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Local News

  • Simpsonville United Methodist celebrates 175 years

    Any entity that can proclaim that they’ve survived nearly two centuries is clearly doing something right.

    But members at Simpsonville United Methodist Church can proudly boast that their church is not just surviving, it is thriving, as this year they celebrate their septaquintaquinquecentennial –yes, you read that right– anniversary.

    “The church is sill here for a reason,” Reverend Richard Holladay said.  “God has not completed his work in and through us.”

  • SHELBY COUNTY SCHOOL Student fees up for approval

    The Shelby County Board of Education will review student fees for the 2015-16 school year at Thursday’s regular meeting at 7 p.m. at the district’s offices, 1155 Main Street in Shelbyville.

    The fees cover the costs of extra items for some classes and other items that are not required for students, such as overnight trips, parking passes, athletic passes and classroom materials for optional classes, as well as some required courses.

    Last fall, when the district posted student fees on its website, it created a maximum of $100 for a student.

  • Animal activists ask for answers

    A large group of animal activists, many with dogs on leashes and holding signs bearing the words “I have dogs [or cats] and I vote,” held a public rally Tuesday in the judicial center parking lot on 2nd Street, before sitting in on a Shelby County Fiscal Court meeting shortly afterwards.

    The group, proclaiming themselves the Shelby County Animal Coalition – about 150 of them – listened as Charlie Metzger, owner of Metzger’s Country Store in Simpsonville, read aloud a letter that he later presented to magistrates at the meeting.

  • County to do hazardous waste study

     

  • ‘If it hadn’t been for them, I would have died.’

    Martha Owens of Shelbyville never thought when she woke up May 3 that she would be facing one of the scariest moments of her life.

    Having a serious heart attack was the last thing on her mind as she sat chatting with her son on the phone, she said.

    Then in the midst of talking about the Derby, she began to feel ill.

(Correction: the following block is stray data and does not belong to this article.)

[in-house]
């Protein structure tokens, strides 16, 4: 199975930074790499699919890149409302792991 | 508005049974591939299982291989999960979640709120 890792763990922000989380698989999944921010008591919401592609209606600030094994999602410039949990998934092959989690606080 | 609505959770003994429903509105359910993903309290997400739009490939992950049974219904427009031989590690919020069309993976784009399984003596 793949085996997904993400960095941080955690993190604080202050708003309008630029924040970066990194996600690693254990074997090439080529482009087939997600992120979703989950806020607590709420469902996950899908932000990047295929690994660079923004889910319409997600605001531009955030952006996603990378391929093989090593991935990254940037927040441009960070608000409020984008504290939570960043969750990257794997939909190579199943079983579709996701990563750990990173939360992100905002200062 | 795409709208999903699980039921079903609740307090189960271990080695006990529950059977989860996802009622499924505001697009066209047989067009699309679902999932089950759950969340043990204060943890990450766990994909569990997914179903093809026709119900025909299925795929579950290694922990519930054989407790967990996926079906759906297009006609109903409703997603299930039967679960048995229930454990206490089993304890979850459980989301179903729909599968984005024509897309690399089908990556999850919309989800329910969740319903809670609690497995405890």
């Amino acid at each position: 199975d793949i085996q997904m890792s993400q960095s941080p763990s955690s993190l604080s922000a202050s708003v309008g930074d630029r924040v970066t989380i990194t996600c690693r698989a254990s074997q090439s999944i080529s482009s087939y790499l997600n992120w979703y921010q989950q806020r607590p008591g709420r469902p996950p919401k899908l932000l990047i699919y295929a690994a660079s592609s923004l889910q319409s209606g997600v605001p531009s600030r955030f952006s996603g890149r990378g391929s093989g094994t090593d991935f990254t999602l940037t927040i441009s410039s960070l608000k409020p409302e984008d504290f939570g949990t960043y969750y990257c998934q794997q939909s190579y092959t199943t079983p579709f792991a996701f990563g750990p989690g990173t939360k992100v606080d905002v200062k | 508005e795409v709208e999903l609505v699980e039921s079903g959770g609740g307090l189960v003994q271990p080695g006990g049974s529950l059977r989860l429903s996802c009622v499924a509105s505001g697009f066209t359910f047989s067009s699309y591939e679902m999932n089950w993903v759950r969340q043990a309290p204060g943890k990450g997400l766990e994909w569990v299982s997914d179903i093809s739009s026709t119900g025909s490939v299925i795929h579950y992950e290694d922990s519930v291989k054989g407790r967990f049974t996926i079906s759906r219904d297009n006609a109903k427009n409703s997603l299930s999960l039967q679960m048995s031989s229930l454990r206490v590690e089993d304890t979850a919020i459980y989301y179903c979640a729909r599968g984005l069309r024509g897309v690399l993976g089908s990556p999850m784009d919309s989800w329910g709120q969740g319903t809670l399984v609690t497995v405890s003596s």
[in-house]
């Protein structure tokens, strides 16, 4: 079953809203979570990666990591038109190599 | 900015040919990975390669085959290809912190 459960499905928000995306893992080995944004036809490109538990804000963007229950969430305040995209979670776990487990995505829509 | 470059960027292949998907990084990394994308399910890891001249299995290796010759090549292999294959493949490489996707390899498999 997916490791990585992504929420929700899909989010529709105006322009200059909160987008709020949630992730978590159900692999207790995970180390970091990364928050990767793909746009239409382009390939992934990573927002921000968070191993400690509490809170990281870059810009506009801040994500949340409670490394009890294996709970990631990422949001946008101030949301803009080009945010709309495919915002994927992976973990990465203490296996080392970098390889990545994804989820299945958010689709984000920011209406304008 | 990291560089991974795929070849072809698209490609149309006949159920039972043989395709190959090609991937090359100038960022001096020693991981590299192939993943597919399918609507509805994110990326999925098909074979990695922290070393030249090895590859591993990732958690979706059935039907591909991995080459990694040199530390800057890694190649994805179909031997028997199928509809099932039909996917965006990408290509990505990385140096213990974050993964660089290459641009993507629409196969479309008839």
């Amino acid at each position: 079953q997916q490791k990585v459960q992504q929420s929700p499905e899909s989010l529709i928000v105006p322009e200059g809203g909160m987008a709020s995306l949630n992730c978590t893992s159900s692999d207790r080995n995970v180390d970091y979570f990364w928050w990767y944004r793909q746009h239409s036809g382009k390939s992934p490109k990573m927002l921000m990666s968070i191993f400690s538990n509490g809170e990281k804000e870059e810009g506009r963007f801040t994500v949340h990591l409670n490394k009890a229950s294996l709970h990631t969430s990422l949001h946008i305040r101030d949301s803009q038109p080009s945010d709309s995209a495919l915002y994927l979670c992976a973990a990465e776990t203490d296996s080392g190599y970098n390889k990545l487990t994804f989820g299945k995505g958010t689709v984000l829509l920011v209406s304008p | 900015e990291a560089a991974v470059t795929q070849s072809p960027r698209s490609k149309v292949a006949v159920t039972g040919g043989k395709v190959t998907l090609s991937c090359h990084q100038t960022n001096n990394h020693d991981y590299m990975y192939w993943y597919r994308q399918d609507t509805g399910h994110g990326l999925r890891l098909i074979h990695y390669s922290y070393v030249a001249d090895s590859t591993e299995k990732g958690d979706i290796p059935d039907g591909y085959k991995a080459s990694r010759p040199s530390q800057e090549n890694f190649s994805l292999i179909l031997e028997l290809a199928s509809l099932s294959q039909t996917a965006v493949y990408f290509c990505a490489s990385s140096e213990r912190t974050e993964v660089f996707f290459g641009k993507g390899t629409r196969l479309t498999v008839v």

“All of a sudden, I went from not feeling well to real severe pain in my chest and a feeling like I was going to pass out or vomit,” she said. “I said, ‘I think I’m having a heart attack.’”

  • Horses will kickoff fair festivities

     It’s that time of year again as people begin to flock from miles around, some in their best attire, to get a glimpse of all that the Shelby County Horse Show has to offer.

    The event kicks of Wednesday and runs through June 13 with shows starting daily at 7 p.m. and each night lasting about three hours

    Saturday’s festivities will begin even earlier with the addition of the Shelby County Car Show from 10 a.m. to 2 p.m.

  • Rebuilding independence

    First steps and first words are precious moments for any parent to witness. But for Cierra and Francis Brettnacher of Shelbyville, watching their four-year-old son Anthony feed himself unassisted for the first time was remarkable.

    After the partial removal of a brain tumor at just two-years-old left Anthony blind and barely able to use the left side of his body, typical milestones for the young boy became major obstacles.

  • Arnold Thurman: July 5, 1932 – May 30, 2015

    Shelby County has lost a beloved former coach and teacher with the death of Arnold Thurman, who passed away Saturday.

    “He was my P.E. teacher back in high school,” said Clay Cottingim, former Shelby County Parks and Recreation director. “He was a fine gentleman. He did a lot with P.E.; he was athletics director for a long time. He was just an all-around great guy, and teacher, he was always there for the students.”

  • Titans upset Madison Central in state baseball tournament

    Collins High School’s Jay Becherer found his pitch and made Madison Central pay for it, as the freshman’s two-run triple in the top of the fourth inning sparked the Titans to a 5-4 upset of No. 5 ranked Madison Central in the first round of the KHSAA State Baseball Tournament late Monday night in Lexington.

    “It was a fastball and it came in flat,” Becherer said. “I just saw it really good and hit it hard.

    “I think we sent a message today, we can play with anybody down here.”

  • County gets $400K grant for recycling

    The Shelby County 109 Board will receive a big chunk – 15 percent – of $3.3 million dollars in state grant money set aside for recycling purposes.

    “We want to be a recycling facility for the entire region,” said 109 Board Chair Rusty Newton who is also deputy judge-executive. “This grant will enable us to move forward in reaching our goal.”